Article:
To say that dogs are susceptible to eye infections is an understatement. When they’ve got their entire face lodged in a hole in the ground several times a day, the possibility for a dog eye infection is about as likely as grass growing in the summer.
Eye infections are not much cause for worry, but they can be a bit of a nuisance. A dog that paws at his eyes or scratches it against surfaces can make the infection worsen. Sometimes there may be no symptoms of a dog eye infection at all. But once you’ve diagnosed the infection, there are things you can do at home to alleviate the discomfort and get your dogs head back in a hole in no time.
Causes of Eye Infection in Dogs
The most common causes for eye infections come from bacteria that get in and around the eye. Other causes can be viruses, trauma or allergic reactions to various items in the environment. Regardless of the reason your dog has an eye infection, home remedies can be a catch-all solution when they have started to exhibit the symptoms of an eye infection.
Natural remedies are great way to get cost effective relief for your dog. They don’t take much time to prepare and they have a history of being effective. These remedies are non-harmful to your dog, provided that they are not allergic to any of the ingredients.
This solution is so popular it is used all over the world to alleviate different medical problems, and it can do wonders for your pooch too. Gently splash some of this solution onto your dog’s eye before you start to wipe. Mix a teaspoon of salt in a glass of warm water and use a cotton ball to wipe away any discharge or debris you see.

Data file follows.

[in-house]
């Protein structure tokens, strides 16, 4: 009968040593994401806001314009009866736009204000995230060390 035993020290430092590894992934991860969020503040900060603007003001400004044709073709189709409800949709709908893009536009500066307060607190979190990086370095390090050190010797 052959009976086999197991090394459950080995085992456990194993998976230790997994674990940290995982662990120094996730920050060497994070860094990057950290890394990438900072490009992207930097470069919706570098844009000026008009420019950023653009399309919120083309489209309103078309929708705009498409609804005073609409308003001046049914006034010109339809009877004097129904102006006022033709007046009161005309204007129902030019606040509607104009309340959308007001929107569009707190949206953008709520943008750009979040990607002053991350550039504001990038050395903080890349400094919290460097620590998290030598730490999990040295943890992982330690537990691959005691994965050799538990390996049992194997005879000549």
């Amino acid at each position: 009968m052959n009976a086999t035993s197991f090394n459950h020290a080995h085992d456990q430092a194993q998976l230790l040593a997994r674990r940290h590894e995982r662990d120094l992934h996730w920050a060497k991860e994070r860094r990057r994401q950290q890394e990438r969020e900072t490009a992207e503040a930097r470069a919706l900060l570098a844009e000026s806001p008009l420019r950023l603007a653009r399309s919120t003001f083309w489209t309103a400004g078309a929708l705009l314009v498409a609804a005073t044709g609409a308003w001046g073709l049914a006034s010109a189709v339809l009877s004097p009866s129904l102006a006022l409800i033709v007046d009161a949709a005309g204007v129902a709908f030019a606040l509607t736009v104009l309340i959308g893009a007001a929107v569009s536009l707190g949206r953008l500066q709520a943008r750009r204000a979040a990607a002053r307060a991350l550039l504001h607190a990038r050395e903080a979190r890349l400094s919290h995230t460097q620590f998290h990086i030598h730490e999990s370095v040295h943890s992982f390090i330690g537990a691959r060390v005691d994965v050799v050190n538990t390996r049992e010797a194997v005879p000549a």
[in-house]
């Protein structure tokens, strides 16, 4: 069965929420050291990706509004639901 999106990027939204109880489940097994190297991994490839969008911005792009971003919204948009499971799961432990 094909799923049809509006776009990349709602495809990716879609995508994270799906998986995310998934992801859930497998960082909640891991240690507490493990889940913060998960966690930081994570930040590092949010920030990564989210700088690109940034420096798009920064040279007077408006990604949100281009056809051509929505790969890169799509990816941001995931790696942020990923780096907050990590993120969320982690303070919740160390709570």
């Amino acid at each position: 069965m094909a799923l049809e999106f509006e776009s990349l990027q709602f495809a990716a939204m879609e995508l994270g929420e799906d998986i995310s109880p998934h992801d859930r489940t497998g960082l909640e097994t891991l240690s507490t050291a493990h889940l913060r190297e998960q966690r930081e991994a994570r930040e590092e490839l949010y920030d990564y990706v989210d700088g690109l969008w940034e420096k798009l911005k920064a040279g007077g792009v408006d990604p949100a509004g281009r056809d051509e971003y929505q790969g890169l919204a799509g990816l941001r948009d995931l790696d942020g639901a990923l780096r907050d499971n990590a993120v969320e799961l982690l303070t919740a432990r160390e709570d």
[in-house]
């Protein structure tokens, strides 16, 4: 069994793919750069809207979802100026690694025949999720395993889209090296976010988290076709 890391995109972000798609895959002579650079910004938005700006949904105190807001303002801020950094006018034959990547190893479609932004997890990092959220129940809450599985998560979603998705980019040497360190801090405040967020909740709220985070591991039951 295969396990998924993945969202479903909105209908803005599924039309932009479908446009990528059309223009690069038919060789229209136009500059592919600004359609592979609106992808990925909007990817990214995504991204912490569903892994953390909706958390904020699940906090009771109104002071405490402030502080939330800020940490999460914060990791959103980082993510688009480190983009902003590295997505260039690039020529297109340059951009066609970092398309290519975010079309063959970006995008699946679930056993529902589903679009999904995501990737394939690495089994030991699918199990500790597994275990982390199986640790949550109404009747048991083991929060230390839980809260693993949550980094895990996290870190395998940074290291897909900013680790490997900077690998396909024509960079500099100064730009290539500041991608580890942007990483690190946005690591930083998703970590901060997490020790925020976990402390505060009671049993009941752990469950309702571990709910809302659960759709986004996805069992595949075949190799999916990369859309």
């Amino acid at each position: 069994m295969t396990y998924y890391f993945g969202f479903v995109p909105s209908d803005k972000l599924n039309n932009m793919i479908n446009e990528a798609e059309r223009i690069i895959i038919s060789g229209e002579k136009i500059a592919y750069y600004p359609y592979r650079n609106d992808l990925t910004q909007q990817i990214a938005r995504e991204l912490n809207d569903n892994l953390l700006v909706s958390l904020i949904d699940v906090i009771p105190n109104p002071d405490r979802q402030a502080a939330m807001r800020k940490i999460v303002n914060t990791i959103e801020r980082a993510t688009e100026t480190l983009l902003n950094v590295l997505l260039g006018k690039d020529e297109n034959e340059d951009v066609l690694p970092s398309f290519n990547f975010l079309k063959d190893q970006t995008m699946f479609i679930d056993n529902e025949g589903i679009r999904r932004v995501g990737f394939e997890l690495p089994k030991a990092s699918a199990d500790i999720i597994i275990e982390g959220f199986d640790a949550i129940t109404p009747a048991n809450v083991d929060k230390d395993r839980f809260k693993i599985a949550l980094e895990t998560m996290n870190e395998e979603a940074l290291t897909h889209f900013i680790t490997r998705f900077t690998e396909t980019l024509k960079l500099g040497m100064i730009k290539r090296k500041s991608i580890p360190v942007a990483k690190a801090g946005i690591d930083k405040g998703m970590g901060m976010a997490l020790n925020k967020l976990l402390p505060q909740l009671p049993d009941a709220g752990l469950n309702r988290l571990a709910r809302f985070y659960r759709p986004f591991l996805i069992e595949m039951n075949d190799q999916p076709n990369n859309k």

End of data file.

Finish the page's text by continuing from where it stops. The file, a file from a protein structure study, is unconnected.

Is there anything it can’t do? Well, here’s another one to add to the list. Prepare a mug of tea and let it steep for a few minutes. After it has cooled enough to be only warm to the touch, remove the tea bag. You can use the tea bag directly on your dog’s eye to reduce the infection. You can use this method a few times a day until the infection has died off.
Vitamin A, C and bioflavinoids can improve the recovery time from an infection. You can find these supplements at pet food stores. These supplements also have properties that can boost your dog’s immune system and prevent the potential for a further outbreak of an eye infection. As a general rule, choose a supplement that has a low number of ingredient names, and make sure those ingredient names are pronounceable. This will ensure that your dog is not ingesting anything that might give them an adverse reaction.
In a cup you can add 10 drops of red clover, chamomile, St. John’s wort, eyebright or calendula. Add one cup of distilled or filtered water and 1 tsp of salt. Use this solution to rinse out the dog’s eye with an eyedropper 2-3 times a day. This will help reduce the irritation and inflammation of the dog eye infection, promoting a better healing process.
A Note on Home Remedies
These home remedies are not guaranteed to work for your pooch. The ingredients themselves are natural and are not likely to produce any negative effects, but if your dog is allergic to any of these items you may see a reaction. Always seek the advice of your veterinarian before trying any remedies at home.
Some dog eye infections may have gone past the point of home remedies and may need medical attention. If there is yellow pus or blood oozing from the eye you should make a trip to the vet. A dog that is lethargic or lacks an appetite, can’t open their eye or has contracted the infection from any type of trauma requires a trip to the vet, as well.
If you notice that any of these remedies are ineffective and no difference is noticed within a few days, reach out to your veterinarian on the next steps.
Chris Onyett is a designer and a passionate writer on promoting dog health. He created the Dog Help Network after an experience with his own dog, Kupo. He learned that doing proper research and learning from others’ experiences can be just as important as taking a veterinarian’s advice.